Don’t forget those big toxic turbine blades you see everywhere need to be replaced every 5 to 7 years and end up in your local landfill! That’s really green don’t you think? So these mean green machines have no running costs and no carbon footprint once you install one! Well I have 100 acres of consolidated moose pasture I would like to sell you!

    Please remember wind turbine power output increases exponentially as the wind speed increases! For example for a given blade diameter of 1 meter; with a windspeed of 5 mph output power would be 1 watt, for 10 mph wind power output rises to 6 watts, for 22 mph wind output power rises to 70 watts, and for 44 mph wind power output rises to 560 watts! Quite the exponential rise!

    Here in southern Ontario a wind turbine will only turn fast enough to produce any power about 15% of the time each year! So what do you do for the other 85% of the time? Obviously you need a reliable back-up power supply that can be turned on and off as quickly as the wind rises and falls!

    Which brings up the problem utilities have dealing with sudden surges in power output from varying wind speeds. This can destabilize their grid networks if not dealt with very quickly. Many utilities have limited the number of wind turbines connected because of these power surges.

    When it comes to solar panels I am more in tune with ” mean chicken” and I hope he has a rather thick skin.

    Most solar panel installations done here in Ontario require huge gov subsidies. Typically they get 20 year contracts to buy electricity at 10 times (it used to be 40) the going rate. Basically if you install solar panels you are screwing your fellow neighbors who can’t afford to do so. I see nothing morally “green” in screwing your poorer fellow tax payers for the next 20 years!

    Currently here in Ontario you can buy “on sale” a watt of solar panel power for about $3. With the amount of sunshine and low sun angles we get up here good luck finding any type of math, whether new or old, that will ever return your investment! You need to force your fellow tax payer into providing a 20 year subsidy just to make the math work!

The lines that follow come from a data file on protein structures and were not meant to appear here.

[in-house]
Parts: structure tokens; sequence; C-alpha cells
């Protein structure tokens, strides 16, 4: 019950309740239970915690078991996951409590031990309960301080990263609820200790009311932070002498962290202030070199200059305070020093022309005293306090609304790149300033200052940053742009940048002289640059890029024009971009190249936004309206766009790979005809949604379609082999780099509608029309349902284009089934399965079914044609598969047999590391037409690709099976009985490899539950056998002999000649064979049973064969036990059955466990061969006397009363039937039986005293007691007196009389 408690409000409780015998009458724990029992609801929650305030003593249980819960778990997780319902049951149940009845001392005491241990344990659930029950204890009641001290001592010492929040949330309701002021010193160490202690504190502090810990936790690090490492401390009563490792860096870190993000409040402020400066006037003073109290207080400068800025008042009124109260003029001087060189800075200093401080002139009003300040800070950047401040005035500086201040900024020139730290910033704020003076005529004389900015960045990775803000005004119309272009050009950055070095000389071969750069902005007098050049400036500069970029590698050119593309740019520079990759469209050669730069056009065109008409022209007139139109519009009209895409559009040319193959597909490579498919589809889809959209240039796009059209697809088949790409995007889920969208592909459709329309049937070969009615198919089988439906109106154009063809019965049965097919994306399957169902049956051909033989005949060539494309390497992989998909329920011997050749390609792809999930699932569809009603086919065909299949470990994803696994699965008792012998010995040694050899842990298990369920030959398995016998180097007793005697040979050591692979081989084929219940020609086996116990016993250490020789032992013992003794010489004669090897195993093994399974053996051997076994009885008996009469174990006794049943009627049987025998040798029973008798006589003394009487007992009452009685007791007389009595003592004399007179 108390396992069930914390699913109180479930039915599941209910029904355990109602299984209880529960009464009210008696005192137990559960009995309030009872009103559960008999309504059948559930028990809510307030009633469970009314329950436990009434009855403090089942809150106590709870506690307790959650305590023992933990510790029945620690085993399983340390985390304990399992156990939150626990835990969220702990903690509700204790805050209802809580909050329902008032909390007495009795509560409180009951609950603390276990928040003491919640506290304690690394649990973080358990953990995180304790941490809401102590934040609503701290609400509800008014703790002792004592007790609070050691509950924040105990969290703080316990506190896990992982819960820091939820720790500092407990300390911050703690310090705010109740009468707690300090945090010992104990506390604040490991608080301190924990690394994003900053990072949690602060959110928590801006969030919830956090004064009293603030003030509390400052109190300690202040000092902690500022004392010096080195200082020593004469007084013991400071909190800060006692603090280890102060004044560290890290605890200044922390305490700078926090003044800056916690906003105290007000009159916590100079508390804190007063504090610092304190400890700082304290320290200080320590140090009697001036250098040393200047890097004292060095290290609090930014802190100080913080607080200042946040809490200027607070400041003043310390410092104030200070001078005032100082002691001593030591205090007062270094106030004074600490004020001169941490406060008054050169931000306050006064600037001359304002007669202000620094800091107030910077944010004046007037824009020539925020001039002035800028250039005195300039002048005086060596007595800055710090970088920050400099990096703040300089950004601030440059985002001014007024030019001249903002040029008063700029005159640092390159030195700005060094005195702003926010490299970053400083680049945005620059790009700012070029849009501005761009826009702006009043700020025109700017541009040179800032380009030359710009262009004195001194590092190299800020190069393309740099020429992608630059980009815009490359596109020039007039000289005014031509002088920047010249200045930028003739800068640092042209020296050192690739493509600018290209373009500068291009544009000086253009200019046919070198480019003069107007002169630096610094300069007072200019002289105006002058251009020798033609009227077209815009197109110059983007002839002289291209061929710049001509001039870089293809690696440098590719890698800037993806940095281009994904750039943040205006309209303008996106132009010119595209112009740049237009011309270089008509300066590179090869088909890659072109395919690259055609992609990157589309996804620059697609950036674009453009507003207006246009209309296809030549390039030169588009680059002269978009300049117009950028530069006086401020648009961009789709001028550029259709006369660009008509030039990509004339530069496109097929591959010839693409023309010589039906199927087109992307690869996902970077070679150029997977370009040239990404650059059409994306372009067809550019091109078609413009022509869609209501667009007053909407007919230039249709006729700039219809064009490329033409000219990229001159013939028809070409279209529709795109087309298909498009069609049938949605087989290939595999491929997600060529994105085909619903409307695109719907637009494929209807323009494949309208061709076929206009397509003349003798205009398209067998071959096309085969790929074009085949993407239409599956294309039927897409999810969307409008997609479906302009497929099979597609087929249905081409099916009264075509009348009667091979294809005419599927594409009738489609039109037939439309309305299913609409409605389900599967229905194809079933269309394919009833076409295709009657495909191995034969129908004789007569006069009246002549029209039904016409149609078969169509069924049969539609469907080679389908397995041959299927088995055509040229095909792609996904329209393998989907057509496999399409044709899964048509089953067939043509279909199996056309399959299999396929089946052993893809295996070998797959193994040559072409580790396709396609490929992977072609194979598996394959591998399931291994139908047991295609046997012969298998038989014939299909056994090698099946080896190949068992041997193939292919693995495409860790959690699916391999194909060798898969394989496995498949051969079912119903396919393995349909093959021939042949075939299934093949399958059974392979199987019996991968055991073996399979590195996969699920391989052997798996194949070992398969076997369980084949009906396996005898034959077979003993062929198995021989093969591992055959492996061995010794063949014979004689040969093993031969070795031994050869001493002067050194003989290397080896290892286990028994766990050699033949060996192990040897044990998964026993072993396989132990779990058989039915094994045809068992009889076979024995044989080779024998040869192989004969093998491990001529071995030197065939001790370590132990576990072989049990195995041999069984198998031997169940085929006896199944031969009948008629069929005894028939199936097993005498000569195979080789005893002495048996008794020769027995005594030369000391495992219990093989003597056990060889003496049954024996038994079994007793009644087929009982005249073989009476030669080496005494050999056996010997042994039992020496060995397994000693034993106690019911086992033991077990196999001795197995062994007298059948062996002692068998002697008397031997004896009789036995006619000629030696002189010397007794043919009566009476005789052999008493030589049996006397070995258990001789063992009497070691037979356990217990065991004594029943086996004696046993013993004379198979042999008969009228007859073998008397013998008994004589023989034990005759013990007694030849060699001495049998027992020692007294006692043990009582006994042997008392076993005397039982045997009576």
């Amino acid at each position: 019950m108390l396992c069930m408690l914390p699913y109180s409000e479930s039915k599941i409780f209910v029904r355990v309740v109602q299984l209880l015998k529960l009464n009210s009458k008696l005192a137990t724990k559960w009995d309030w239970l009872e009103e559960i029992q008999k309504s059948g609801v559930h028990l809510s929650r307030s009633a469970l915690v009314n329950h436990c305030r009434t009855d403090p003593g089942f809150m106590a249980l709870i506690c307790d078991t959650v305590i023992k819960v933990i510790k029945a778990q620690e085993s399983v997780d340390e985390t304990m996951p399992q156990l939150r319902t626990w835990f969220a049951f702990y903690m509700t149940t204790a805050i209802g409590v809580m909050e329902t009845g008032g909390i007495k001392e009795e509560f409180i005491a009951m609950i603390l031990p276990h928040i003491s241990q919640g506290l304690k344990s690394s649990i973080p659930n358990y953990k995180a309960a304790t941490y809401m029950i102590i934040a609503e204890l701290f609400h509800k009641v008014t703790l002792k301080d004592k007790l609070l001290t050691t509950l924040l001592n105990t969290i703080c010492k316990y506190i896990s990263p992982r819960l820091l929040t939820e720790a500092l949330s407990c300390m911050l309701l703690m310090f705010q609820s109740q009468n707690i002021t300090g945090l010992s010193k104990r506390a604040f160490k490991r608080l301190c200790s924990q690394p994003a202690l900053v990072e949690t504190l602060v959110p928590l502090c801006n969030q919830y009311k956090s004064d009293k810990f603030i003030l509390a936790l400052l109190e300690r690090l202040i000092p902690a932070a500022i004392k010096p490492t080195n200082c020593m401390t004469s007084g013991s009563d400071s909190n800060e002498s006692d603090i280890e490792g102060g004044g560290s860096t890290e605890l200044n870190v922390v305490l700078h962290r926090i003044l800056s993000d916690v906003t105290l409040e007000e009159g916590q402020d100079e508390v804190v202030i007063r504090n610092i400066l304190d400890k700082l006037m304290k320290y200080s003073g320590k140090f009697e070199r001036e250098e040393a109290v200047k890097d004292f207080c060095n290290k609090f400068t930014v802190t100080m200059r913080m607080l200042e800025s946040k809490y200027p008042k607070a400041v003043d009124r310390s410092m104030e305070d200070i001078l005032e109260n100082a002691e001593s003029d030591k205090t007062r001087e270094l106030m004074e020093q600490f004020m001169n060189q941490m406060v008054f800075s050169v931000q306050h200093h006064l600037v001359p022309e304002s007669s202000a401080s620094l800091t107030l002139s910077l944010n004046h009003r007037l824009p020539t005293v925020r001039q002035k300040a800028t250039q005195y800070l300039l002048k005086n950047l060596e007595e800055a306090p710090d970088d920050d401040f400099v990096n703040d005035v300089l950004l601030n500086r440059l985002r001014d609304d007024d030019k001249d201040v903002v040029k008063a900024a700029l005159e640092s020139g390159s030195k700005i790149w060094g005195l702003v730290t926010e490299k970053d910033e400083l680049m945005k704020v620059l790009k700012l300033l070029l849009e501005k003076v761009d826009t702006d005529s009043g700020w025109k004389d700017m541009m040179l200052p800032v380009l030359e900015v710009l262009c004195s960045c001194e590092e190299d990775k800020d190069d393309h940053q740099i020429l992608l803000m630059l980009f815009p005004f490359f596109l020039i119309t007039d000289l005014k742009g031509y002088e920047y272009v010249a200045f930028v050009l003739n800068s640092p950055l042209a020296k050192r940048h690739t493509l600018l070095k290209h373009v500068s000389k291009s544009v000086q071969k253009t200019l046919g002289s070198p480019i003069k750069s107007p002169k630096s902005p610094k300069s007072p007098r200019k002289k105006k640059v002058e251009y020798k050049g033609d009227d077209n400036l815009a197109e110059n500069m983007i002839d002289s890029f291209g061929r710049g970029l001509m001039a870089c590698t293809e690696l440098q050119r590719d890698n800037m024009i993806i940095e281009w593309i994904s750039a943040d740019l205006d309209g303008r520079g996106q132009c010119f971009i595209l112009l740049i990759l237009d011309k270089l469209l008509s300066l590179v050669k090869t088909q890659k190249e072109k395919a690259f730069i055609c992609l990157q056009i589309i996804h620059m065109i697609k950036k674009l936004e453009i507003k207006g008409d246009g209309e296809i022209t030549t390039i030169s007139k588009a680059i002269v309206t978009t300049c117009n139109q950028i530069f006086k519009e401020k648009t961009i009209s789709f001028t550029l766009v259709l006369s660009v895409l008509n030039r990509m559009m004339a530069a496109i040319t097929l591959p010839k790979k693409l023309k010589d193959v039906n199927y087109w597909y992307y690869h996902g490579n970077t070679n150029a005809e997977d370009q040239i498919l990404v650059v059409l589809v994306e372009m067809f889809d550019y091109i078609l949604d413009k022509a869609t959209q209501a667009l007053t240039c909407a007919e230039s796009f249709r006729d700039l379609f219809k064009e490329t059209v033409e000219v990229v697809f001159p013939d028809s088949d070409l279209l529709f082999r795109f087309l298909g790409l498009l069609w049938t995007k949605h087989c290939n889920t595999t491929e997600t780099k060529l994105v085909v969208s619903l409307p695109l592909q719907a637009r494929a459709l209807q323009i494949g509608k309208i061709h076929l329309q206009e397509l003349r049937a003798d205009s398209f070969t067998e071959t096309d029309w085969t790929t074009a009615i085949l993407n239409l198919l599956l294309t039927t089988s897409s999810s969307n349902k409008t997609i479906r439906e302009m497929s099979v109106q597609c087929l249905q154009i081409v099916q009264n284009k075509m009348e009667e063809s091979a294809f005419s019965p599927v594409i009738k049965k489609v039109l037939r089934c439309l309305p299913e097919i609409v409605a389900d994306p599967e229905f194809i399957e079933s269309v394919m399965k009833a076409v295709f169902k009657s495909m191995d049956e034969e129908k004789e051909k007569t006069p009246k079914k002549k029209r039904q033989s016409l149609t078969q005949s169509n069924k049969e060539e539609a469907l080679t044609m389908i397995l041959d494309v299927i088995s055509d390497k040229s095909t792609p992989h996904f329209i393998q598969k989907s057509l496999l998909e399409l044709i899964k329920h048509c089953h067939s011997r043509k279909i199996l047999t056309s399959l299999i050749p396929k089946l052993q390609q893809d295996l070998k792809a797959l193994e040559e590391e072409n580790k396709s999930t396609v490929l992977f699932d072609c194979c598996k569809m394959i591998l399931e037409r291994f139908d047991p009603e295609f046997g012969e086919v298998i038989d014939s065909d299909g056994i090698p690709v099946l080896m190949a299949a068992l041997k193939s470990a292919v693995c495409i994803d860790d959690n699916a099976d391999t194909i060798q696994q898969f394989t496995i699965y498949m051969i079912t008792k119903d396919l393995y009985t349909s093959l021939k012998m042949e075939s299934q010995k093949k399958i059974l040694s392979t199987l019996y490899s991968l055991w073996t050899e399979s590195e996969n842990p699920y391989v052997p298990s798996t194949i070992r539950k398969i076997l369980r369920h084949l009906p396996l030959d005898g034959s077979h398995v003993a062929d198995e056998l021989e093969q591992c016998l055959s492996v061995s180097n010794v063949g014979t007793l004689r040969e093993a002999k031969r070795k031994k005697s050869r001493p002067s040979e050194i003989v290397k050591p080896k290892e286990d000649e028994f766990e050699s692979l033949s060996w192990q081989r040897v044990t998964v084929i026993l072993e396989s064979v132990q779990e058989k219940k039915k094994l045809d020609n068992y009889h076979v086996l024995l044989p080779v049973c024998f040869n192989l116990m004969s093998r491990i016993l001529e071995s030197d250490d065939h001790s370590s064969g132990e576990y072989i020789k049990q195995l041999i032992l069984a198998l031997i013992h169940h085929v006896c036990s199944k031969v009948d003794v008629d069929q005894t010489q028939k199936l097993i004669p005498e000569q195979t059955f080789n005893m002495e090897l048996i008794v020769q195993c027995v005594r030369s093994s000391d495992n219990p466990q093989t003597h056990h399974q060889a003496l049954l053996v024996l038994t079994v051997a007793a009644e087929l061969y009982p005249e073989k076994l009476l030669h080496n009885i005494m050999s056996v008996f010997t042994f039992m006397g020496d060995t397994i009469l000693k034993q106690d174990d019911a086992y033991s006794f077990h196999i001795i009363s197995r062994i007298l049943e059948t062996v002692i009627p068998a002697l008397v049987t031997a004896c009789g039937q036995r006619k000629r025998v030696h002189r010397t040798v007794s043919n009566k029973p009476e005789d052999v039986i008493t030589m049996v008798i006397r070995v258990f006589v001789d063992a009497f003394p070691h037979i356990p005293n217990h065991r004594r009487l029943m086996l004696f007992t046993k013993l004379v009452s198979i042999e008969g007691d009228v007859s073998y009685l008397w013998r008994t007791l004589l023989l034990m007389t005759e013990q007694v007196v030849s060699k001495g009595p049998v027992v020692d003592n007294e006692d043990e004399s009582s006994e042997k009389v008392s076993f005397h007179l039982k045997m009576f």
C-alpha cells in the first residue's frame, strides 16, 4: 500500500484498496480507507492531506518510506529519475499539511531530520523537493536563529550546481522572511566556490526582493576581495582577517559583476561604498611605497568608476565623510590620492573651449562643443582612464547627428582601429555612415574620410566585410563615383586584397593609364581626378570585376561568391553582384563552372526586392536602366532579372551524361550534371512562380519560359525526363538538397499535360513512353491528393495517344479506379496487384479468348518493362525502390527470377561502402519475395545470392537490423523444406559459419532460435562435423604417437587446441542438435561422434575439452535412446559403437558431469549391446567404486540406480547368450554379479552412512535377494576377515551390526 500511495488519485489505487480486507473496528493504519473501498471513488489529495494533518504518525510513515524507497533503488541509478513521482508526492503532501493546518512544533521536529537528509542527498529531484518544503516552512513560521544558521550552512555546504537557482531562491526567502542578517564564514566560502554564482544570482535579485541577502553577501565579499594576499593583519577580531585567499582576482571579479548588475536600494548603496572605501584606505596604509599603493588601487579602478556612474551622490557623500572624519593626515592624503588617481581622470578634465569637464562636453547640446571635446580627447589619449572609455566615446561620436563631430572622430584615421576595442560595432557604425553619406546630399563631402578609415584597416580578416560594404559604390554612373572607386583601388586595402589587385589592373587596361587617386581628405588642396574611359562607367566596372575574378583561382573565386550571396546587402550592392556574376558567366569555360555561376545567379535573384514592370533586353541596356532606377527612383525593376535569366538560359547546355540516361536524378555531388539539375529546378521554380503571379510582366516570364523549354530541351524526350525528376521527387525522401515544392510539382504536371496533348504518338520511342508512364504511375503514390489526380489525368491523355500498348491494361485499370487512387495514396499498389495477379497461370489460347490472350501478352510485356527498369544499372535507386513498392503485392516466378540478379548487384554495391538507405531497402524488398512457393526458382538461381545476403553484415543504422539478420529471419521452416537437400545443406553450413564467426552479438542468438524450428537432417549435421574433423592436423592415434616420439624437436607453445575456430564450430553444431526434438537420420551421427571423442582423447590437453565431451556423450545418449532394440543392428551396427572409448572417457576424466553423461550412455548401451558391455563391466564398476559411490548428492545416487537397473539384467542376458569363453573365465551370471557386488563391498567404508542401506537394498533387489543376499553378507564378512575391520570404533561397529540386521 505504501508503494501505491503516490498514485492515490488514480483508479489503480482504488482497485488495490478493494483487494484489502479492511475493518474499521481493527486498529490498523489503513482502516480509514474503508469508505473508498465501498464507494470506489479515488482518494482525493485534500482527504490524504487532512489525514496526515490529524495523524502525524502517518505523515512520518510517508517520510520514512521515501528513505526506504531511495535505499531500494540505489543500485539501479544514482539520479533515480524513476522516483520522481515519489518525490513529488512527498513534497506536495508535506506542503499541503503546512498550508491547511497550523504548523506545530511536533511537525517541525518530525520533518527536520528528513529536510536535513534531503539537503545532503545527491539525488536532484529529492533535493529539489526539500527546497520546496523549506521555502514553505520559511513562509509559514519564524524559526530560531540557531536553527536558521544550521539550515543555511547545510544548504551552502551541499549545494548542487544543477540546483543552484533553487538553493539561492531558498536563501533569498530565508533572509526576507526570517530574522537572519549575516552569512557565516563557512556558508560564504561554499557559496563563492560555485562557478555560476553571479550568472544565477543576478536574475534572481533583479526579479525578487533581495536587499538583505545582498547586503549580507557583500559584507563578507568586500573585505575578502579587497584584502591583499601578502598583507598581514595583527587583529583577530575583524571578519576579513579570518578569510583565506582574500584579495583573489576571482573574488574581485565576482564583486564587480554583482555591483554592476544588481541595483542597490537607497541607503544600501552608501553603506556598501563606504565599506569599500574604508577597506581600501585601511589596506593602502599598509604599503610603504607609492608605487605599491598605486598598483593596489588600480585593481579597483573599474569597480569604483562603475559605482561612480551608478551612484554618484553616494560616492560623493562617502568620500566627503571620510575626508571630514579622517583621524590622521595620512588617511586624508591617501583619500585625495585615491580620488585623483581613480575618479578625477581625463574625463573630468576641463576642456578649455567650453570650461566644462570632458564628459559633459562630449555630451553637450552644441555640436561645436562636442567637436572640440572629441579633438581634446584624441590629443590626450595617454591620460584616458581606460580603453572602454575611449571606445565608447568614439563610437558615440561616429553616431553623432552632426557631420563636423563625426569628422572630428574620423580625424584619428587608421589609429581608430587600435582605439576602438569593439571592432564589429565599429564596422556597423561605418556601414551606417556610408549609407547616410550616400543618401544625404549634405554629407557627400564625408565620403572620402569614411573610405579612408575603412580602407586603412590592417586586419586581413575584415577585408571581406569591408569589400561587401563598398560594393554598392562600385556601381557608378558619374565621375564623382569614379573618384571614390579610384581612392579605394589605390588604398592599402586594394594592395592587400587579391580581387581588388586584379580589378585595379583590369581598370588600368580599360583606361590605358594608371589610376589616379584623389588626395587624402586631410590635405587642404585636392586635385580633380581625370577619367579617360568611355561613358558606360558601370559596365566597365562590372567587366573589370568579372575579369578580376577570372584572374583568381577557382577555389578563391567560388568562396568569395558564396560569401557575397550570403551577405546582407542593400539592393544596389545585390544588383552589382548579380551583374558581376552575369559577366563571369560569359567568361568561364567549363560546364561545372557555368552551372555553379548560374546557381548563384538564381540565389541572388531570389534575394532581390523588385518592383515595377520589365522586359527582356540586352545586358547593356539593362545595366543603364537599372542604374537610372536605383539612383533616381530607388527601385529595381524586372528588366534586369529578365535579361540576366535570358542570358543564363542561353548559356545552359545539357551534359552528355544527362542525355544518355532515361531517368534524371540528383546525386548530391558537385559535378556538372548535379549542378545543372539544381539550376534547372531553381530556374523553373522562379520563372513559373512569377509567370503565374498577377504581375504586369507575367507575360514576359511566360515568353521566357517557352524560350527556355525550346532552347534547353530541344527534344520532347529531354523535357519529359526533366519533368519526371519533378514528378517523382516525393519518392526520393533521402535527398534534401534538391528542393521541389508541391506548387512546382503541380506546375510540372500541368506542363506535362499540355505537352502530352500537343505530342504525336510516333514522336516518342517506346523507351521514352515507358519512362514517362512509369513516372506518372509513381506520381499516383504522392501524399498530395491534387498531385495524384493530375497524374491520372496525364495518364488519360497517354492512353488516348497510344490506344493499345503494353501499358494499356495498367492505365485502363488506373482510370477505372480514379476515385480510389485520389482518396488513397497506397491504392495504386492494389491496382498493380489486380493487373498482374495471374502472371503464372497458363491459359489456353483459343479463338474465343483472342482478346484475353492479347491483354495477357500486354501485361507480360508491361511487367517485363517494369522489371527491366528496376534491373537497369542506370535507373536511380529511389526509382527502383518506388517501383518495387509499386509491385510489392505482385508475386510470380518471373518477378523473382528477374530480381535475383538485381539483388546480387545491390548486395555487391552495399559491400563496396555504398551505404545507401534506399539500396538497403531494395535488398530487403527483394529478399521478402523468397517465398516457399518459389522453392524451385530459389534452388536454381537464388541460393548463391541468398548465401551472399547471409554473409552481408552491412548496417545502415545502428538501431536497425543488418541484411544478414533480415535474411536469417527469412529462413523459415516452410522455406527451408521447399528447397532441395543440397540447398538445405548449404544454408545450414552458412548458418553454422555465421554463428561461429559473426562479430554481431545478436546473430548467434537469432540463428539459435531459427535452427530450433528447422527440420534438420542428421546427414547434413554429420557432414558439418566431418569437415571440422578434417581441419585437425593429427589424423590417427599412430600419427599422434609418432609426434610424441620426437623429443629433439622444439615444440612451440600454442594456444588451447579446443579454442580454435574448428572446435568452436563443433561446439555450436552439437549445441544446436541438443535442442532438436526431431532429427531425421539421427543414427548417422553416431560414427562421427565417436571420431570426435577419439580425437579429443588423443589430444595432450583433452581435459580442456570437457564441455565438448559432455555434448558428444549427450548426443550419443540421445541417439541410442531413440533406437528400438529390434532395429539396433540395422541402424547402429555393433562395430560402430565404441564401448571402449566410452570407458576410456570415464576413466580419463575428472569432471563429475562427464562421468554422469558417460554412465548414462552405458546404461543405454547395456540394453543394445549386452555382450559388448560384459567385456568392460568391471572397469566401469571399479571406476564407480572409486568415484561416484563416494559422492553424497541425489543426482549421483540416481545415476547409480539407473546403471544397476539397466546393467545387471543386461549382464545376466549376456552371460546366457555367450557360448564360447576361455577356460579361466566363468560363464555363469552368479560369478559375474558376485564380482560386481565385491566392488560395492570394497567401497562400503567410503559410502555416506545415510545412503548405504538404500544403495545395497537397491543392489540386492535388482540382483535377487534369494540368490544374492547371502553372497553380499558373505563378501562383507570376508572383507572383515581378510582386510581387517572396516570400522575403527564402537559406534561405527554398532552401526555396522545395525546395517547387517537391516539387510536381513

Now the above solar installation avoids the elephant in the room, storage batteries! The last time I ran a quick back of the envelope calculation I would have needed 7 of those $7,000 USD Tesla batteries to power my energy efficient home! Man that’s about $56K USD including 13% sales tax.

    Worse still is these batteries would need to be replaced every few years due to the wear and tear from deep cycle discharging!

    If these batteries were to last 10 years (not very likely based upon Tesla’s car battery life) then my battery costs per year would be $5.6K USD per year! That is at least 5 times my total electricity costs of less than $1,000 Cdn per year! We are not even including the costs of solar panels and their mounting brackets plus screwing all of your poorer neighbors for 20 years!

    All I can say is until solar panel costs come down more and cheap storage batteries are produced, you “dreamers” can dream on but if you try to force your pie in the shy views on your neighbors and ignore reality all you will create for everyone is a nightmare.

    It will happen when it is ready.

    For the time being I prefer not to put all of my power eggs in one basket!

    Regards,
    William

  13. J.M. Keynes
    Oct 15, 2017 at 2:28 pm

    – But our “dear beloved leader” Trump supposedly wanted to “drain the swamp” ? What’s left of that ?